(Turkey) Amnesty International is gravely concerned by the clearing of the Brorson’s Church in Copenhagen, Denmark, and the subsequent arrest of 17 Iraqi asylum-seekers, who for three months had sought refuge in the church, fearing being returned to Iraq.
“Amnesty International calls on the Danish government to immediately release the 17 detainees and grant all 282 Iraqis leave to remain pending a review of their cases,” said Irene Khan, Secretary General.
The UNHCR has clearly and unambiguously outlined the risks for forcibly returned Iraqis in a letter to the Danish government, stating that no Iraqis from the five central regions should be forcibly returned, until substantial improvements have been made in the state of the security as well as the human rights situation of the country.
Amnesty International is also deeply disturbed that the police raid on the church in the middle of the night, by officers reportedly in full riot dress, may have caused further stress and suffering for Iraqi families with children, who may very well be already traumatised as a result of torture and war, and by a stay of up to 10 years in Danish refugee centres.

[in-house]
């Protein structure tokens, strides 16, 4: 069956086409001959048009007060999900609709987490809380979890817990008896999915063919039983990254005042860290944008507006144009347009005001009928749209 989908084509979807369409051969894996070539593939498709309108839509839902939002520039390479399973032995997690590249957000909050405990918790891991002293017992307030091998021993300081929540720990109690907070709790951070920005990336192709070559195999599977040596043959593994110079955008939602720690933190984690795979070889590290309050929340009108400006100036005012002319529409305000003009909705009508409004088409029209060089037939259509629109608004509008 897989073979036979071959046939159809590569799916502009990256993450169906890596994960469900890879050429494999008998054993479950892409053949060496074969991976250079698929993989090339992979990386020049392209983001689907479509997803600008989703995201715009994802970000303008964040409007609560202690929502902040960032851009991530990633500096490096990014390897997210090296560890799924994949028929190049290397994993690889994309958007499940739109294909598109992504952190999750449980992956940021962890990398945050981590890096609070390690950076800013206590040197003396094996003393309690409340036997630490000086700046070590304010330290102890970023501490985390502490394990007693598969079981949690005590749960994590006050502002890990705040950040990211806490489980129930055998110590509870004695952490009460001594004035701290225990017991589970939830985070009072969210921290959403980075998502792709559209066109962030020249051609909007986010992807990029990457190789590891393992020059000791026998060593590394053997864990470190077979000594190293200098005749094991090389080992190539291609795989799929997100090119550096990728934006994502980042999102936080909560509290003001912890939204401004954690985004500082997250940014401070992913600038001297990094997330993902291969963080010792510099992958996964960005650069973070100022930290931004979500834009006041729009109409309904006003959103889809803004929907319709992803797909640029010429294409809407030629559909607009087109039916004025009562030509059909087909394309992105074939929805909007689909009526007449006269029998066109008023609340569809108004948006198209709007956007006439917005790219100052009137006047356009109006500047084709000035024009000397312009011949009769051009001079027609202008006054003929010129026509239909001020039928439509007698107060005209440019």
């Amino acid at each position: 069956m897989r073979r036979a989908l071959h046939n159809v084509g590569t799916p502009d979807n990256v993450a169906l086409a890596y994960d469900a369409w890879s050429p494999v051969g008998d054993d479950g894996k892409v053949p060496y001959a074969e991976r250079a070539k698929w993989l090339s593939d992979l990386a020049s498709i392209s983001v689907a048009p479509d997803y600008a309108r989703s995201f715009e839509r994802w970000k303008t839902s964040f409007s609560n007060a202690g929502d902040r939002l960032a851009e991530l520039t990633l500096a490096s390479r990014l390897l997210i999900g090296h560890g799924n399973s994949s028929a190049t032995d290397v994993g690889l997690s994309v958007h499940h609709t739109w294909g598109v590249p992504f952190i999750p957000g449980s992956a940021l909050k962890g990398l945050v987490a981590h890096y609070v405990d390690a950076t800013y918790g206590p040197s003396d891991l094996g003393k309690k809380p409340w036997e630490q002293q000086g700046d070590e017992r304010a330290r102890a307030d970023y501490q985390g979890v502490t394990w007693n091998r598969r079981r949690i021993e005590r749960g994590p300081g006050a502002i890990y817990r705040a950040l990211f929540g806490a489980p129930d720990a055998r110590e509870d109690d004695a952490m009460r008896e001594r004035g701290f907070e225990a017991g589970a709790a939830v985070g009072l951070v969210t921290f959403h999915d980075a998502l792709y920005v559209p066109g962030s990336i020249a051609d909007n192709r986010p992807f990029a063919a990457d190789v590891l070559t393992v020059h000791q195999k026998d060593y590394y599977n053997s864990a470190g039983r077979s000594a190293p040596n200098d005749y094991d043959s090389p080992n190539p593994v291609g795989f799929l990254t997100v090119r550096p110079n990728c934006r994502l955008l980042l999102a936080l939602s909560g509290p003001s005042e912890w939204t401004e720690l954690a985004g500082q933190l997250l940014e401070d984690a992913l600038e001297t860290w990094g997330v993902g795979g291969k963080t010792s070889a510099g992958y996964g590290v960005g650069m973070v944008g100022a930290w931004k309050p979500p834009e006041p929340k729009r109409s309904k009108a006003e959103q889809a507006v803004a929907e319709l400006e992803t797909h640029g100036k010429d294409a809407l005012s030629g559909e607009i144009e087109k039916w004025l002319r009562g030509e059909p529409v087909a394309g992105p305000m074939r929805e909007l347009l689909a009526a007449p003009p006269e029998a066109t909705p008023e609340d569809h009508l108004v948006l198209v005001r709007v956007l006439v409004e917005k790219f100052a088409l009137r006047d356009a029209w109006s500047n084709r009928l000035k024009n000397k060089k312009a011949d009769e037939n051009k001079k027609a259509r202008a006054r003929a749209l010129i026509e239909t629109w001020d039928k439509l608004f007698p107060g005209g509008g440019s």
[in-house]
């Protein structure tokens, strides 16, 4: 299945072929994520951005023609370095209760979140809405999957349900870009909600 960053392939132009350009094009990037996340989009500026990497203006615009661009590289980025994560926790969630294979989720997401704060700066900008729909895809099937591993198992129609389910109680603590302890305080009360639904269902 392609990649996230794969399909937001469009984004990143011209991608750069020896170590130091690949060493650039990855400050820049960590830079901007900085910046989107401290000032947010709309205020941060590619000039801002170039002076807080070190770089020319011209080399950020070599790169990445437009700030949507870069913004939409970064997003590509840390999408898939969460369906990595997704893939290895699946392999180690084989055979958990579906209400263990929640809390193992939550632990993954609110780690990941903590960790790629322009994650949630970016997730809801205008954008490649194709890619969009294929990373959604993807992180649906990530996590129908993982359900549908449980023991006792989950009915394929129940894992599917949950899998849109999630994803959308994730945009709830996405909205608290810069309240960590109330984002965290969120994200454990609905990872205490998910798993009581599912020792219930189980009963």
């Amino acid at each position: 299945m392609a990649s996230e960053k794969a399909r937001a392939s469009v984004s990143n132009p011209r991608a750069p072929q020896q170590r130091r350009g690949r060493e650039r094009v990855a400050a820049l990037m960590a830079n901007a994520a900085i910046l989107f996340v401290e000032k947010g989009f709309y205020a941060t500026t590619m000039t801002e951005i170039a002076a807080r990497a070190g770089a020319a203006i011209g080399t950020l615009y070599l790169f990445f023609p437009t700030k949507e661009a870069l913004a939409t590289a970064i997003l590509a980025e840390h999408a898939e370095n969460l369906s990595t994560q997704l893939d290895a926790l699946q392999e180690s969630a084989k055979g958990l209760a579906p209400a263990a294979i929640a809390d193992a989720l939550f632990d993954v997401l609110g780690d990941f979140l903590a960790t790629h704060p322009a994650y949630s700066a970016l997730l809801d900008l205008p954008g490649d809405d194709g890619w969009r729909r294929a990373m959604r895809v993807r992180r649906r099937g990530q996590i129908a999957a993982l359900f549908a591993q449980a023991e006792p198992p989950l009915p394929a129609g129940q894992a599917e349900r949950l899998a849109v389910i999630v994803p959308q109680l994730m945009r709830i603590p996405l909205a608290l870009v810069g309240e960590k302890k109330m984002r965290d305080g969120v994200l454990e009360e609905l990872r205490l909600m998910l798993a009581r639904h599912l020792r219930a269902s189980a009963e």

“The Danish government should at a minimum allow the Iraqis to remain in the country on humanitarian grounds” said Irene Khan, Secretary General. “However, given concerns about the unduly restrictive interpretation of the 1951 Refugee Convention by the Danish government and the refusal to acknowledge the assessment of UNHCR regarding Iraq, we also call for cases of the Iraqis to be reviewed.”
During the night between Wednesday and Thursday, Danish police raided the Brorson´s church in Copenhagen, in order to detain and deport the rejected Iraqi asylum seekers. When attempting to transport 17 Iraqi-asylum seekers from the church in a police bus, police apparently used excessive violence, captured on film, to remove demonstrators. The 17 Iraqi asylum-seekers were eventually transported to a prison-like facility in the Sandholm detention centre and have reportedly now begun a hunger strike.